sharing system. One way to share information is to circulate the table
of contents for each periodical.
Reduce the amount of unwanted mail your company receives. The
National Waste Prevention Coalition provides a postcard to send to
mailers to have your name removed from
Stock the kitchen with reusable mugs, plates, bowls, and utensils to
discourage the use of paper and plastic disposables. Consider cloth
napkins, or use paper towels with high postconsumer recycled
Encourage employees who carry in lunches to use reusable bags and
Encourage the use of tap water instead of bottled water.
Distribute recycling bins for paper to every workstation and make
sure the cleaning crew knows what they're for.
Post signs in centralized areas to encourage reuse and recycling, and
to educate staff on what can and cannot be recycled.
Buying Better Paper
Buy paper with the highest percentage of postconsumer recycled
content available, never settling for less than 30 percent for uncoated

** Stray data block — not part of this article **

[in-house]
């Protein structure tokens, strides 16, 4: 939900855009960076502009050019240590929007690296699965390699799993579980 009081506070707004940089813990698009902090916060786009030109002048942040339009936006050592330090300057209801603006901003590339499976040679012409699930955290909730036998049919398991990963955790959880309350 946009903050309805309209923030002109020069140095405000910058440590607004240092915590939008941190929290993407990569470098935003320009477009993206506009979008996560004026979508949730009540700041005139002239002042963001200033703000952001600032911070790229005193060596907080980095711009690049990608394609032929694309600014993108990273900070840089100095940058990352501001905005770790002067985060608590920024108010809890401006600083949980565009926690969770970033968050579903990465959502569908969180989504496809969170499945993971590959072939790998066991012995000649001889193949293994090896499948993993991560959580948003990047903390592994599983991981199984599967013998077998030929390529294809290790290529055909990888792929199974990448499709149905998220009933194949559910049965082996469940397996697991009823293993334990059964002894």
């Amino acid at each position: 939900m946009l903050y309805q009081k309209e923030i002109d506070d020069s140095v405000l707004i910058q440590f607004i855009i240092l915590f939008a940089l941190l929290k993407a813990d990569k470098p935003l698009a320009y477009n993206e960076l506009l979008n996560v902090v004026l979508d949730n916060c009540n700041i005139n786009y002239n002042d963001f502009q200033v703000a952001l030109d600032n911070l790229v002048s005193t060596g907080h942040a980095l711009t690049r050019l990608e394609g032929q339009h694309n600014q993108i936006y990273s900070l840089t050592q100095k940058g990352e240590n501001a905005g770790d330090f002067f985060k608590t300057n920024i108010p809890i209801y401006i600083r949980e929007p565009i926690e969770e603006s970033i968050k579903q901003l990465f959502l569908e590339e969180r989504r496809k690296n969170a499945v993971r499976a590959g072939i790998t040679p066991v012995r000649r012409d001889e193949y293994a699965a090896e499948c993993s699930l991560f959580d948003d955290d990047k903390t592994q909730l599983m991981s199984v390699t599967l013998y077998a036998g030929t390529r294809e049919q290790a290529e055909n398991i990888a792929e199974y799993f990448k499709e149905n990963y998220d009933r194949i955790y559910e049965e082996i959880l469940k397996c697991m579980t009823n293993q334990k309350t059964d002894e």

paper or 10 percent for coated stock.
After maximizing postconsumer recycled content, consider paper that
contains other recovered materials, such as preconsumer recycled
content or agricultural residues. (See the Common Vision
document for other priorities in paper purchasing.)
Insist on "processed chlorine free" (PCF) paper. (What's PCF paper?)
Always avoid paper made from 100 percent virgin pulp.
If you do buy paper with virgin fiber content, be sure the virgin fiber
comes from sustainably managed forests. Look for paper products
certified by the Forest Stewardship Council (FSC). If FSC paper is
unavailable, ask your paper supplier to provide you with "Chain of
Custody" information on the origins of the fiber in the paper products
you purchase, and ask if the manufacturer of the paper has a policy
to protect endangered forests. (Their policy should meet the criteria
laid out here.)
Create a corporate purchasing policy that clearly outlines your goals
and preferences for paper buying.
On printed materials, include a line about the environmental
characteristics of the paper you use.
If you have a choice, buy products wrapped in the least packaging.
Buy in bulk or in larger containers.
You and your business can also help reduce waste by influencing your
customers behavior. Here are some ideas
Teach your customers about the importance of reducing waste.
Effective tools for getting across the message include promotional
campaigns, brochures and newsletters (printed on recycled paper),
banners, newspaper advertisements, product displays, store signs,